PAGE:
Defined benefit pension plans, including cash balance plans, require a contribution each year, which is primarily used to fund the benefits which participants accrue (i.e., earn) during the plan year. The annual required contribution may also include an amount needed to make up a shortfall in a prior year in the investment return on plan assets.
In most defined benefit pension plans, a participant earns a benefit for a plan year after working 1,000 or more hours during that year. Once a benefit for a plan year has accrued, the contribution required to fund that benefit becomes a fixed obligation of the employer maintaining the plan. An employer failing to make the minimum required contribution is subject to a series of nondeductible excise taxes – in addition to the required contribution.
Small employers have been hit particularly hard by the COVID-19 pandemic and in most cases have reduced or stopped operations. The stock market has declined sharply, which, absent a prompt recovery, will likely increase an employer’s contribution to its defined benefit pension plan. As one result of these events, employers are looking at ways to reduce business expenses.
While termination of a defined benefit pension is one possible solution, this could result in an even larger employer contribution being required for 2020, particularly when the value of plan assets has declined. In many cases, a better solution to reduce an employer’s contribution to its defined benefit pension plan for the 2020 plan year is to cease or “freeze” the accrual of benefits. Freezing a plan requires advance written notice to plan participants and, in most cases, an amendment to the plan document. A “small plan” (fewer than 100 participants) requires 15 days prior written notice of freezing while a “large plan” (100 or more participants) requires 45 days prior written notice. To be effective for the 2020 plan year, these actions must be completed before participants have earned a benefit for this year. Accordingly, for a large calendar year plan, the deadline for accomplishing this would generally be on or prior to May 1, 2020 and prior to June 1, 2020 for a small calendar year plan. Freezing the plan for 2020 does not totally eliminate the contribution for 2020. There may still be a contribution needed to makeup investment losses of the plan in prior years. However, the contribution needed to amortize such losses can typically be spread over a period of several years and are going to be less than if the plan is not frozen.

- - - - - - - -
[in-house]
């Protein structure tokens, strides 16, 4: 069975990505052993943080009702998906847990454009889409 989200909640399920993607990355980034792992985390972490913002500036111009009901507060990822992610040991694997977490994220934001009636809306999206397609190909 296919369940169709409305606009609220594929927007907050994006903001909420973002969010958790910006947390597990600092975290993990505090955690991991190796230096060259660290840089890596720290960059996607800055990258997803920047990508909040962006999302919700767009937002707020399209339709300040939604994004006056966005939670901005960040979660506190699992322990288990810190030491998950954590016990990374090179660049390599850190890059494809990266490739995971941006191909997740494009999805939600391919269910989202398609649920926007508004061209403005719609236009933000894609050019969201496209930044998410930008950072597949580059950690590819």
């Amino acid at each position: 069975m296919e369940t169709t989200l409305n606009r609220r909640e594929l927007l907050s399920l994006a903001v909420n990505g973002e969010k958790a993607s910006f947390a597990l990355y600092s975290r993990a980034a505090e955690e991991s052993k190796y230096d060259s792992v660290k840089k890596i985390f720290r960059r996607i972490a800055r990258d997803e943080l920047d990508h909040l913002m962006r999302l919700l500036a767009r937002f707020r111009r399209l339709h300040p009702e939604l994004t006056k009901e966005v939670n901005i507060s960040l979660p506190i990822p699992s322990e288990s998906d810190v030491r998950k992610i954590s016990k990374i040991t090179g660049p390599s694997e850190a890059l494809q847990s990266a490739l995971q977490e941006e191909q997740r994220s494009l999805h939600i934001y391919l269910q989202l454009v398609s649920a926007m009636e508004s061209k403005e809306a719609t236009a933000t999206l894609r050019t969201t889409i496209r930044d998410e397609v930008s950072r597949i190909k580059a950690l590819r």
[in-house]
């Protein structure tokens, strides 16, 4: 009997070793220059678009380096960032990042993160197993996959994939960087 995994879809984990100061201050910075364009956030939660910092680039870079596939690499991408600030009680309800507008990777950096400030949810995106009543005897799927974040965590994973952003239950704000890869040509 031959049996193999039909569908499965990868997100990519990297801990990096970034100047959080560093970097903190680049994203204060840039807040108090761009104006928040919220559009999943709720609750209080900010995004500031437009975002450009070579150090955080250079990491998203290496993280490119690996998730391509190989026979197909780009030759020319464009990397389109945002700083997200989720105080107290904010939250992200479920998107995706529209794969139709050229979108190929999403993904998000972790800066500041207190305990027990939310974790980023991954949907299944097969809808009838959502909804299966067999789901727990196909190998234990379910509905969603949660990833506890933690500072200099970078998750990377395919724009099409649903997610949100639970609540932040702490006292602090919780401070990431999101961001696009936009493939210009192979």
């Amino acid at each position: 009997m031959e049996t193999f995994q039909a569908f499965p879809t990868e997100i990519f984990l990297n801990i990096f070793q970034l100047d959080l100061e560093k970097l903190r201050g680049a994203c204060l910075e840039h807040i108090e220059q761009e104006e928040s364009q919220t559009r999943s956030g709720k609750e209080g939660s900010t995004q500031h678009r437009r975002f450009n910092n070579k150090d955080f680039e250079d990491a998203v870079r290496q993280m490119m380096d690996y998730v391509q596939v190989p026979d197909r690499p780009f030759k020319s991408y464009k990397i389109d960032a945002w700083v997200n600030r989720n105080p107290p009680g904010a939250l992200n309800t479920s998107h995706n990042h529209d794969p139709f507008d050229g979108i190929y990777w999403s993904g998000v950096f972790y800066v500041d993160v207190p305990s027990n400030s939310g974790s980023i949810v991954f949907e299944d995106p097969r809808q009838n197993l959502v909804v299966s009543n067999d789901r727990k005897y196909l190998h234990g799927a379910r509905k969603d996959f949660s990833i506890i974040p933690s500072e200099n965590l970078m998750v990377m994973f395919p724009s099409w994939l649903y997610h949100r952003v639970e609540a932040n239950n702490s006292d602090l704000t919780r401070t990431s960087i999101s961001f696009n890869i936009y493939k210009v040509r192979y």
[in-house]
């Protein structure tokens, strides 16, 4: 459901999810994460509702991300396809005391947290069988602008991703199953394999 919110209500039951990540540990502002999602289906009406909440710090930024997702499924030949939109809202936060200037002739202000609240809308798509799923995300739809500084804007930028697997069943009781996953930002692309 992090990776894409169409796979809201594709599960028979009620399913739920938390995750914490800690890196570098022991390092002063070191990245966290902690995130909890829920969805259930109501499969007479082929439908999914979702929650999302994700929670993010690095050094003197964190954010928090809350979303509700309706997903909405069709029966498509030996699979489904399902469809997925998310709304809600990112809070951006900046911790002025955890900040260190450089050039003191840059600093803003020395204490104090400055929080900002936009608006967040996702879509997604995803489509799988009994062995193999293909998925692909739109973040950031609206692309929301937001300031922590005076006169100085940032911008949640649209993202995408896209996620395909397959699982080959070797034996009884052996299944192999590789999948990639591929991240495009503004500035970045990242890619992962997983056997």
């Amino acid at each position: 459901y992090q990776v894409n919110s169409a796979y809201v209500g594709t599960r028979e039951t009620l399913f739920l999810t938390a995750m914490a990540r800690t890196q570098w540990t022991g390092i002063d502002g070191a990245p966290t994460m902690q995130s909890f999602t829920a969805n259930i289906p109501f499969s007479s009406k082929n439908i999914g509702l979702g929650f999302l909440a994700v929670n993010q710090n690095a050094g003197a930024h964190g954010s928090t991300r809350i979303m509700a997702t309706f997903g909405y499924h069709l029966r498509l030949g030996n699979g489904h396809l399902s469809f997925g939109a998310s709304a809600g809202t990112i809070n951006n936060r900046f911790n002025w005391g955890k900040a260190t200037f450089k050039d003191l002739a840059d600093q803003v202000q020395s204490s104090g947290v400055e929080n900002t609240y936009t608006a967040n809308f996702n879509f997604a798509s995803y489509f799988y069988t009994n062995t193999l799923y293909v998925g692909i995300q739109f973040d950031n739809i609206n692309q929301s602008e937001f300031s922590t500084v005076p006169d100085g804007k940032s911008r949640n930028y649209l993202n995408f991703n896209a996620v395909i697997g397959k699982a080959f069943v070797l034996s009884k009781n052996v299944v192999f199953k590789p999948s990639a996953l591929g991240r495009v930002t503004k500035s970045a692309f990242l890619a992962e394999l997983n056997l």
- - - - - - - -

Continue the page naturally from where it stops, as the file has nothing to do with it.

Freezing a plan does not have to be permanent. If the financial markets rebound and businesses are able to resume normal operations, an employer could “unfreeze” its defined benefit plan.
For any questions or additional questions about this Alert, please contact one of the listed Roetzel attorneys.
Note: The foregoing pertains to a single employer plans maintained by an employer for its employees and does not apply to a multi-employer plan subject to a collective bargaining agreement.